Natural killer cell group 2 receptor D (NKG2D) is an alkaline-activated receptor belonging to the c-type lectin-like family. It is expressed in NK cells, most NKT cells, some γδ T+, and CD8 T+ cells. It is different from other NKG2 receptors, which is not associated with CD94 (Mondelli, 2012) and has nothing to do with CD94 (Mondelli, 2012). The seemingly unchanged activation receptor NKG2D is mixed with a variety of ligands, such as the major histocompatibility complex class I-related chain A and B (MICA and MICB) and the unique long 16 (UL16)-binding protein family (ULBPs, ULBP1-6) which are poor (Champsaur and Lanier, 2010). NKG2D ligand expression is usually lacking in healthy tissue but can induce expression under stress, infection, and DNA damage. NKG2D ligand is also widely expressed in a variety of cancer cell lines and primary solid tumors (McGilvray et al., 2009; Champsaur and Lanier, 2010). The upregulation of these ligands may break NK cells from inhibiting the balance of activation (induced self-identification), with significant biological significance. The interaction of NKG2D is variable between different types of cancers. In the mouse model, the tumor cell line of transfection of RaE1 is rejected by NKG2D-mediated immunization (Diefenbach et al., 2001). The most recent NKG2D knockout mice provide the most convincing evidence for NKG2D to participate in anti-tumor immune responses (Guerra et al., 2008). Many mechanisms have been proposed, cancer can evade NKG2D-mediated immune response. In some systems, the persistent expression of NKG2D ligands can cause NKG2D expression to be lowered (Oppenheim et al., 2005). These results indicate that NKG2D’s participation in the anti-cancer immune response is significantly different between different types of cancer. It is also proposed that tumors may release soluble NKG2D ligands, or secrete immunosuppressive cytokines, such as transforming growth factor-beta to reduce NKG2D expression (Groh et al., 2002; Castriconi et al., 2003; Lee et al., 2004). Notably, NKG2D ligands can be independently expressed in human cell lines and primary tumors, the expression of NKG2D ligands among different tumors in knockout mice is also heterogeneous (McGilvray et al., 2009). The complex interaction between NKG2D and its ligands may involve the natural history and treatment response of various cancers (Mondelli, 2012).
The authors showed that ULBP1, one of the important ligands of NKG2D, is up-regulated in COAD cancer tissues, but is low-expressed in normal adjacent tissues. Although most previous studies reported that ULBP1 was related to recurrence-free survival, disease-free survival, or overall survival (OS) in different cancers (McGilvray et al., 2009; McGilvray et al., 2010; Mondelli, 2012; Chen et al., 2013; Maccalli et al., 2017), the relationship between ULBP1 and OS in COAD has not been reported yet. Therefore, our study uncovers and investigates the diagnosis, prognosis, and immune mechanism of ULBP1 gene in COAD, which may help make this immune receptor an exceptional candidate for basic and applied cancer research in COAD.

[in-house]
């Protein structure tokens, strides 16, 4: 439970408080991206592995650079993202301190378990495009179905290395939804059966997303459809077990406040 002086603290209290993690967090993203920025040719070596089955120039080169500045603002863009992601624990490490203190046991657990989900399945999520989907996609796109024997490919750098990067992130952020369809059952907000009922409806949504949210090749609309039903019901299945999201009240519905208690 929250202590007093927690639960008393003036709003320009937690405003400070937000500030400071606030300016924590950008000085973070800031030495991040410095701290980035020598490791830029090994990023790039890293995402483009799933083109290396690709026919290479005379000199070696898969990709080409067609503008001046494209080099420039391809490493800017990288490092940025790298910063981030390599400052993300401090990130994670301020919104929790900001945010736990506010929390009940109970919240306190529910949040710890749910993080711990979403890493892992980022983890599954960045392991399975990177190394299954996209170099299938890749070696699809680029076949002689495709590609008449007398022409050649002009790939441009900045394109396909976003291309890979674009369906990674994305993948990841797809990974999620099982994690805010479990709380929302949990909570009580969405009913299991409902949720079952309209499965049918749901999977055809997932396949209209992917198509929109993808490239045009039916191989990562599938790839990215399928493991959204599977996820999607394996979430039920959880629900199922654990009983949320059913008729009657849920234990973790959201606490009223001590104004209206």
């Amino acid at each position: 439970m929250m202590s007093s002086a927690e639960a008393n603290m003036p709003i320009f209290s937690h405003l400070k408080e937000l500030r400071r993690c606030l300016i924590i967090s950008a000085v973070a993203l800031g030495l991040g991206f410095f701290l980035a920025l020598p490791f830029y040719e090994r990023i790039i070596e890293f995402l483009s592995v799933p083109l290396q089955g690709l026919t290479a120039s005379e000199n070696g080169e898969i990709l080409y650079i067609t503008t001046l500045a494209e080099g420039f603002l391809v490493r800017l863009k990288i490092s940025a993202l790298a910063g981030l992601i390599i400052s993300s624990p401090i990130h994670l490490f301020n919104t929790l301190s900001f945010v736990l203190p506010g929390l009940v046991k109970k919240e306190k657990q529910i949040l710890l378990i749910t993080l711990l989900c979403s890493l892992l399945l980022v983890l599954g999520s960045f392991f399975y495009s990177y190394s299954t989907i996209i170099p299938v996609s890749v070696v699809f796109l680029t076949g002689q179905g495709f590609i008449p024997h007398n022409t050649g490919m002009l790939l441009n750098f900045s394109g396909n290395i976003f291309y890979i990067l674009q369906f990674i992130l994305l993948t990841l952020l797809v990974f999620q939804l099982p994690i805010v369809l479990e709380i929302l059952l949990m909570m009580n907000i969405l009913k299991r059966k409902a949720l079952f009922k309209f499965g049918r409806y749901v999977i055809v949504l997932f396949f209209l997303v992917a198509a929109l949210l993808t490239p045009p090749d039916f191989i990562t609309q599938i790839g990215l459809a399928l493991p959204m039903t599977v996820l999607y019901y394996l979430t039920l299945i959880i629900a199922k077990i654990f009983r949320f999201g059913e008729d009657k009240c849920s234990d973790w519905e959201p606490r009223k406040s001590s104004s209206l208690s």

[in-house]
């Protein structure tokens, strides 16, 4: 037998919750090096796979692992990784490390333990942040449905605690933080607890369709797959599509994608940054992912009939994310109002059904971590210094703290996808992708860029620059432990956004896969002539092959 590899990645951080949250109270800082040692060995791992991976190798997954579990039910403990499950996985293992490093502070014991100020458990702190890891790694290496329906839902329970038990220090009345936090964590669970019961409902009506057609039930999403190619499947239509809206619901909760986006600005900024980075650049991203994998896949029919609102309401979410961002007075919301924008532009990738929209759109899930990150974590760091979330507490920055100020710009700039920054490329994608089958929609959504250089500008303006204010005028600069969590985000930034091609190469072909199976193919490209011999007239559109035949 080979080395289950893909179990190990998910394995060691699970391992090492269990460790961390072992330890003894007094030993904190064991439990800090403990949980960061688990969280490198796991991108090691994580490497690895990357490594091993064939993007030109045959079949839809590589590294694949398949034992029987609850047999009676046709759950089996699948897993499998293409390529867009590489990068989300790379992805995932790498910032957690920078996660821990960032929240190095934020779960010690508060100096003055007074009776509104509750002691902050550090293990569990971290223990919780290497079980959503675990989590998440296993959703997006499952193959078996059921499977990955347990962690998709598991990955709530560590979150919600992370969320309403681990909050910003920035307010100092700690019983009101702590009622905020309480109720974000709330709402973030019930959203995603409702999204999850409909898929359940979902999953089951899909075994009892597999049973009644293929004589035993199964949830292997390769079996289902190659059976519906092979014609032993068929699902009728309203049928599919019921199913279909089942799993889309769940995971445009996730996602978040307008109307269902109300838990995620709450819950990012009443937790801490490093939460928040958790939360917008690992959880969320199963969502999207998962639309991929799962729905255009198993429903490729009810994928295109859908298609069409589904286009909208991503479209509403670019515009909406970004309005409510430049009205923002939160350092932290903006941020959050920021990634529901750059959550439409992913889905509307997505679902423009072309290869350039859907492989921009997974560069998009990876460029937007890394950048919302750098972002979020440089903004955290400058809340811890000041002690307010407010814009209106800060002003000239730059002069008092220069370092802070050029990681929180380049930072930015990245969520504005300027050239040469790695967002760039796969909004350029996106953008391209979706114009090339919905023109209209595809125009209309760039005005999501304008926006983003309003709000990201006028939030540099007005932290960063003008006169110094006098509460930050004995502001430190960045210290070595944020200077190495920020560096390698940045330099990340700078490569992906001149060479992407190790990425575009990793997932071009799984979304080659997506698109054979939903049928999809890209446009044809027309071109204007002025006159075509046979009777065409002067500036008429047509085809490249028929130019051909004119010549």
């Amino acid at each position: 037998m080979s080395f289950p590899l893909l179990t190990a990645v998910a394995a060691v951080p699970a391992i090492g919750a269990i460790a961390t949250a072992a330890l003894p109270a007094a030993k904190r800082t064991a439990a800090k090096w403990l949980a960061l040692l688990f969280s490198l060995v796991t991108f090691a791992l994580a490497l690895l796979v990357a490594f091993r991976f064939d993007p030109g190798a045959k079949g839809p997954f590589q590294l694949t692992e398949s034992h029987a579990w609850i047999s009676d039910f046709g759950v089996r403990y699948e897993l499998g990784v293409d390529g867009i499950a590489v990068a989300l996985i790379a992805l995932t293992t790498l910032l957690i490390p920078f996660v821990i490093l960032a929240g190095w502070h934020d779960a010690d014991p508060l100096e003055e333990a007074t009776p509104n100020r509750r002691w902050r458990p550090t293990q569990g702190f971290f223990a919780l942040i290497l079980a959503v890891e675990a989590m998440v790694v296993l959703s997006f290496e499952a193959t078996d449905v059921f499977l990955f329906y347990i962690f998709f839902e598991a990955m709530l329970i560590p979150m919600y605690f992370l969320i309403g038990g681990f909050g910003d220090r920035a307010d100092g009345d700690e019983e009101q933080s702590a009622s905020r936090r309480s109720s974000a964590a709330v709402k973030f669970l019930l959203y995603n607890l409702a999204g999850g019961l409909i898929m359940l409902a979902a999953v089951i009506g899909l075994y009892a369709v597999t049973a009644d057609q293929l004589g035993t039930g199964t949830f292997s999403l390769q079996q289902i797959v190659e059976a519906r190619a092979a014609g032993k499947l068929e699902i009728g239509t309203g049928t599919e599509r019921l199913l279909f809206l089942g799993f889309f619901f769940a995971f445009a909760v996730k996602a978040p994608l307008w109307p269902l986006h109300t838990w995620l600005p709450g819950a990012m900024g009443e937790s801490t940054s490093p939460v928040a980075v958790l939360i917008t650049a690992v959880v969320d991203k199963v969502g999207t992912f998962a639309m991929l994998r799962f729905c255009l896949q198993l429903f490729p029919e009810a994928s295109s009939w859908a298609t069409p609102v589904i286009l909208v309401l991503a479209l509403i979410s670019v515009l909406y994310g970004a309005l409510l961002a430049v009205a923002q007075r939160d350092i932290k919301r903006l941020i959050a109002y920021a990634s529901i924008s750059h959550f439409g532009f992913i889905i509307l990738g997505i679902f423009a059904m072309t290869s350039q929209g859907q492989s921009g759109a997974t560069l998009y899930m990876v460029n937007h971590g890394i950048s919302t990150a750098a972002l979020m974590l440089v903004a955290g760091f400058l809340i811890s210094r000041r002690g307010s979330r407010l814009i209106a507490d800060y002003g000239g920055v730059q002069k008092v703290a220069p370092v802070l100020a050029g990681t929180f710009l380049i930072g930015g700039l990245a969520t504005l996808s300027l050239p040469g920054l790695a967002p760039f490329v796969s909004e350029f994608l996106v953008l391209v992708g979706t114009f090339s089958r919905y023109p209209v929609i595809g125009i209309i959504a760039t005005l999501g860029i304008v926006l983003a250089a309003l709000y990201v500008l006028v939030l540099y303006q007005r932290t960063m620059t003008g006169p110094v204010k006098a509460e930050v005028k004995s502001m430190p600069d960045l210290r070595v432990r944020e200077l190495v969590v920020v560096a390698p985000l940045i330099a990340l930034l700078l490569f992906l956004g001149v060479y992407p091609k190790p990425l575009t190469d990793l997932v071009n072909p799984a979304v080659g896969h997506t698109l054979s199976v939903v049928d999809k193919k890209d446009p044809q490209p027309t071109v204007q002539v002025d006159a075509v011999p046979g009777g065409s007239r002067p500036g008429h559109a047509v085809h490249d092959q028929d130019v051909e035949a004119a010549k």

Materials and Methods
Public Data Collection
We downloaded the COAD-related ULBP1 gene mRNA expression data set and the corresponding patient clinical information parameters from the public cancer database-The Cancer Genome Atlas (TCGA, https://tcga-data.nci.nih.gov/, obtained on December 10, 2020) (Giordano, 2014; Hutter and Zenklusen, 2018). Based on the TCGA-COAD project data, the differential expression level of ULBP1 in tumor tissues and adjacent normal tissues in pan-cancers was obtained from the TIMER website (https://cistrome.shinyapps.io/timer/, obtained on June 10, 2021) (Liu et al., 2021). The expression level of ULBP1 gene in COAD tumor tissues and adjacent normal tissues was also obtained from the GEPIA website, which integrated the expression levels of normal tissues in the TCGA database and the Genotype-Tissue Expression (GTEx) database. Additionally, the expression level of ULBP1 in different COAD tumor stages was obtained from Gene Expression Profiling Interactive Analysis (GEPIA; http://gepia.cancer-pku.cn/index.html; obtained on June 10, 2021) (Tang et al., 2017). We obtained the methylation level and mutation status of ULBP1 gene from UALCAN database (http://ualcan.path.uab.edu/index.html, obtained on June 10, 2021) (Li et al., 2021) and cBio Cancer Genomics Portal (cBioPortal, https://www.cbioportal.org/, obtained on June 12, 2021), respectively (Harbig et al., 2021). The ULBP1-expressed protein in COAD cancer tissues and adjacent normal tissues was obtained from THE HUMAN PROTEIN ATLAS (HPA, https://www.proteinatlas.org/, obtained on June 12, 2021) (Ullah et al., 2021). Finally, we obtained the information on immune infiltration associated with ULBP1 in COAD and the correlation between ULBP1 gene expression level and Genomics of Drug Sensitivity in Cancer (GDSC) drug sensitivity test or The Cancer Therapeutics Response Portal (CTRP) drug sensitivity test in pan-cancer from the Gene Set Cancer Analysis (GSCA, https://www.proteinatlas.org/, obtained on June 13, 2021) (Ji et al., 2016).
Validation of the Differential Expression and Diagnostic Value of UL-16 Binding Protein 1